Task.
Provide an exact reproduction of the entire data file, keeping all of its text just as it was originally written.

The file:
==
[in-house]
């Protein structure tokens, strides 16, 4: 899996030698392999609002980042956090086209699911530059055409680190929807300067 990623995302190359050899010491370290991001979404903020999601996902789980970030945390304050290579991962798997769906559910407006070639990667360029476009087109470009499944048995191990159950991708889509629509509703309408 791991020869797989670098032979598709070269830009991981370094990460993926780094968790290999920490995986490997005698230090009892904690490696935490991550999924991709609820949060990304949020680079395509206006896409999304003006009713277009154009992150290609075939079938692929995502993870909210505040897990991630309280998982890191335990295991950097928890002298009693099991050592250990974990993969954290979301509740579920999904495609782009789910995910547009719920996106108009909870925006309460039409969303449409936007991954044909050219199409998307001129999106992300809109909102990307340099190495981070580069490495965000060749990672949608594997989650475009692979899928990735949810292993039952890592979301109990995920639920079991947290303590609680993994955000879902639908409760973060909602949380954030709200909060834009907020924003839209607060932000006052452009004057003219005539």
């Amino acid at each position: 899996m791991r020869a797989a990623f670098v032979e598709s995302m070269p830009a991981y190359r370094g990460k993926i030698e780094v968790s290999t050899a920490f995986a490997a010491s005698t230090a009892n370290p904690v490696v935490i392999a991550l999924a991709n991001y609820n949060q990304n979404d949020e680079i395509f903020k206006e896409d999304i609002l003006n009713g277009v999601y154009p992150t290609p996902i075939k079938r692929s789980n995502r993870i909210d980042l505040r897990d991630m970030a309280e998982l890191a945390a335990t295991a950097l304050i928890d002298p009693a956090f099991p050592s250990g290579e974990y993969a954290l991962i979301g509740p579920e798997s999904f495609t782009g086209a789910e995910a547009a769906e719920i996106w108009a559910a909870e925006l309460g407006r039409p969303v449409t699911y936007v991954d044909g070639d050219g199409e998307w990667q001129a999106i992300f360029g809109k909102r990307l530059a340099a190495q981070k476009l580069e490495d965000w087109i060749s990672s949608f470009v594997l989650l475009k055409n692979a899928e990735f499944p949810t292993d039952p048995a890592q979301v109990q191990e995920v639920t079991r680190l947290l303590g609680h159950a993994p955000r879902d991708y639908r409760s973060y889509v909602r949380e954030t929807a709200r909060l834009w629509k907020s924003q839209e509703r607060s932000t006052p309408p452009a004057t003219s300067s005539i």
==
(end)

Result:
[in-house]
């Protein structure tokens, strides 16, 4: 899996030698392999609002980042956090086209699911530059055409680190929807300067 990623995302190359050899010491370290991001979404903020999601996902789980970030945390304050290579991962798997769906559910407006070639990667360029476009087109470009499944048995191990159950991708889509629509509703309408 791991020869797989670098032979598709070269830009991981370094990460993926780094968790290999920490995986490997005698230090009892904690490696935490991550999924991709609820949060990304949020680079395509206006896409999304003006009713277009154009992150290609075939079938692929995502993870909210505040897990991630309280998982890191335990295991950097928890002298009693099991050592250990974990993969954290979301509740579920999904495609782009789910995910547009719920996106108009909870925006309460039409969303449409936007991954044909050219199409998307001129999106992300809109909102990307340099190495981070580069490495965000060749990672949608594997989650475009692979899928990735949810292993039952890592979301109990995920639920079991947290303590609680993994955000879902639908409760973060909602949380954030709200909060834009907020924003839209607060932000006052452009004057003219005539």
């Amino acid at each position: 899996m791991r020869a797989a990623f670098v032979e598709s995302m070269p830009a991981y190359r370094g990460k993926i030698e780094v968790s290999t050899a920490f995986a490997a010491s005698t230090a009892n370290p904690v490696v935490i392999a991550l999924a991709n991001y609820n949060q990304n979404d949020e680079i395509f903020k206006e896409d999304i609002l003006n009713g277009v999601y154009p992150t290609p996902i075939k079938r692929s789980n995502r993870i909210d980042l505040r897990d991630m970030a309280e998982l890191a945390a335990t295991a950097l304050i928890d002298p009693a956090f099991p050592s250990g290579e974990y993969a954290l991962i979301g509740p579920e798997s999904f495609t782009g086209a789910e995910a547009a769906e719920i996106w108009a559910a909870e925006l309460g407006r039409p969303v449409t699911y936007v991954d044909g070639d050219g199409e998307w990667q001129a999106i992300f360029g809109k909102r990307l530059a340099a190495q981070k476009l580069e490495d965000w087109i060749s990672s949608f470009v594997l989650l475009k055409n692979a899928e990735f499944p949810t292993d039952p048995a890592q979301v109990q191990e995920v639920t079991r680190l947290l303590g609680h159950a993994p955000r879902d991708y639908r409760s973060y889509v909602r949380e954030t929807a709200r909060l834009w629509k907020s924003q839209e509703r607060s932000t006052p309408p452009a004057t003219s300067s005539i």